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I have been wanting to try making risotto for years. I am afraid I'll end up with an inedible grainy blob - I would love to try a mushroom/parm risotto. I had something similar at a dinner party last fall and I swooned it was so good.

I may have to put making risotto this week on my "to do" list because you people have inspired me!
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Old 04-08-2007, 11:09 PM   #16
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Quote:
Originally Posted by kitchenelf
I make a red wine and radicchio risotto - goes extremely well with lamb!

Corey - it requires a hot liquid - broth of some kind gives a more intense flavor - I use the low sodium variety canned broths when necessary. I usually add some wine for the first addition of liquid - white wine most of the time but occasionally red, for the recipe mentioned above. I also usually begin with sauteed shallots too.

Making risotto is no big deal. Patience is the key. Don't hurry it. It should take somewhere around 18 minutes once the liquid is initially added. Sometimes it can take a few more minutes.

Things to add to risotto:

scallops
shrimp
fresh peas
pea pods
asparagus
spring onions
red pepper

The sky is the limit!

I finish off with some freshly grated Parmesan and sometimes a touch of cream.

Michael - the Thai rice I am used to cooking with needs to be soaked for about 6 hours first but then again I steam mine. The Thai rice I have is a skinny rice - arborio is a fat rice. Please let us know how this turns out! Arborio is the most readily available risotto rice in my area so that's what I use.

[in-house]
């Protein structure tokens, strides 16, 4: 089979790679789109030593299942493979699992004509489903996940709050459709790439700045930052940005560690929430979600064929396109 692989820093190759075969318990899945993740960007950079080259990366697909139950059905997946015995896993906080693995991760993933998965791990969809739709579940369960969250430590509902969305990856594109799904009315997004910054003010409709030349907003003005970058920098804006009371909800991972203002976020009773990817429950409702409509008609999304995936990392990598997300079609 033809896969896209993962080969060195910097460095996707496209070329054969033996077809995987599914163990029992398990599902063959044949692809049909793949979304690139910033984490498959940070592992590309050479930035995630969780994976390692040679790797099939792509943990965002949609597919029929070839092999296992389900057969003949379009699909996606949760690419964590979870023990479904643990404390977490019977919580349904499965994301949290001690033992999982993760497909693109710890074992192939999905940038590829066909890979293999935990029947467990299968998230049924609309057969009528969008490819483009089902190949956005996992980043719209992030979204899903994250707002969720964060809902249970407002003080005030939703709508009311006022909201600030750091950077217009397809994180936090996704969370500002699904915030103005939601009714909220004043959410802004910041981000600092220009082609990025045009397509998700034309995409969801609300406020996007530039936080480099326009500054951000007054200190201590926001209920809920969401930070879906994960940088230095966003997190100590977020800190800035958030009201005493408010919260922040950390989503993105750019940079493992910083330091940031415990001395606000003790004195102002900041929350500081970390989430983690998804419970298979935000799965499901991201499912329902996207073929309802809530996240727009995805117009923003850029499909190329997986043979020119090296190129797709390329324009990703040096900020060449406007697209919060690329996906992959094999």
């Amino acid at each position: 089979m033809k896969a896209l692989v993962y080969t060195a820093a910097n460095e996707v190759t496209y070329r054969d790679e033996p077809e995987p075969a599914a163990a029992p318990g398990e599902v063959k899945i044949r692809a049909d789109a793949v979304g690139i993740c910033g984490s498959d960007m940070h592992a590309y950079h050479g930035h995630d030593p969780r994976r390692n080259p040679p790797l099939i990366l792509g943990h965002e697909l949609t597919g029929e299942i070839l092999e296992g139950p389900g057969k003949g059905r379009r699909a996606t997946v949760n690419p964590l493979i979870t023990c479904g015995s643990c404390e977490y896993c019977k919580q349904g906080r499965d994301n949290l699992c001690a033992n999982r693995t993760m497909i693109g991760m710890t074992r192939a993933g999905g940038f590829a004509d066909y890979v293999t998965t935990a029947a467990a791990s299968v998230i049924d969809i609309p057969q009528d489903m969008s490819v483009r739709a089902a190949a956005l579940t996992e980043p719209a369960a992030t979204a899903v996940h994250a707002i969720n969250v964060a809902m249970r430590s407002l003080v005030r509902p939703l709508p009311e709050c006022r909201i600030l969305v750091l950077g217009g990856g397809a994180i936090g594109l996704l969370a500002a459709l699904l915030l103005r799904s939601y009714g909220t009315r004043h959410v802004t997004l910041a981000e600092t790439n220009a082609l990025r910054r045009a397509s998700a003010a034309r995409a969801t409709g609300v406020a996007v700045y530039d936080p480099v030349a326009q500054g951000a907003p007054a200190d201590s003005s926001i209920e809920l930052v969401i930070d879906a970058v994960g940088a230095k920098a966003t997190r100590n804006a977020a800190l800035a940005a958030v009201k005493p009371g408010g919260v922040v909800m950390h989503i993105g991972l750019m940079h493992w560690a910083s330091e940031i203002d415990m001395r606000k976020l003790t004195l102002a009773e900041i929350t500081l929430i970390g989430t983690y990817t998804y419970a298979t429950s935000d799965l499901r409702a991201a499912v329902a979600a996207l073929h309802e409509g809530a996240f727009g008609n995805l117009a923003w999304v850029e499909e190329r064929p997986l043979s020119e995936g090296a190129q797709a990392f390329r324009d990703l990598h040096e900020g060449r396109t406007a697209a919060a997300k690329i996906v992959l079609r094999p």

I also saw cream added to it as well.
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Old 04-09-2007, 05:41 PM   #17
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I made risotto with mushrooms, peas and onions for Easter and my father loved it. It is kind of time consuming, but if you don't make it all the time it is really good and different.
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Old 04-11-2007, 05:42 AM   #18
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In Italy we have have two philosophies

A) add the broth half cup at a time and wait until each addition is adsorbed before adding the next cup, stirring frequently.

B) add all the exact amount of broth at once and live without stirring until the rice it's cook

the first solution give a more creamy RISOTTO
the second solution it's making a more tastefully RISOTTO
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Old 04-11-2007, 06:42 AM   #19
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No stirring? If I don't it would get burnt at the bottom even if I have the flame at the lowest... is there any trick to achieve a risotto cooked evenly and not burnt with this technique?
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Old 04-11-2007, 06:58 AM   #20
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I have made "no stir" risotto before. Its ok, its ok. It does work. I like the fiddling with risotto though....its relaxing, and I do find that as Italian guy says, the sauce is creamier with a stirred risotto, and I don't find it less tasty...and its quicker IMO.

I enjoy the risotto process and infact, find it convienient to stri the pot frequently while compiling a salad...the two with the frequent interuptions to salad making to stir...end up done at about the same time ....a slow glass of wine time...and was a frequent mid week meal when I was working.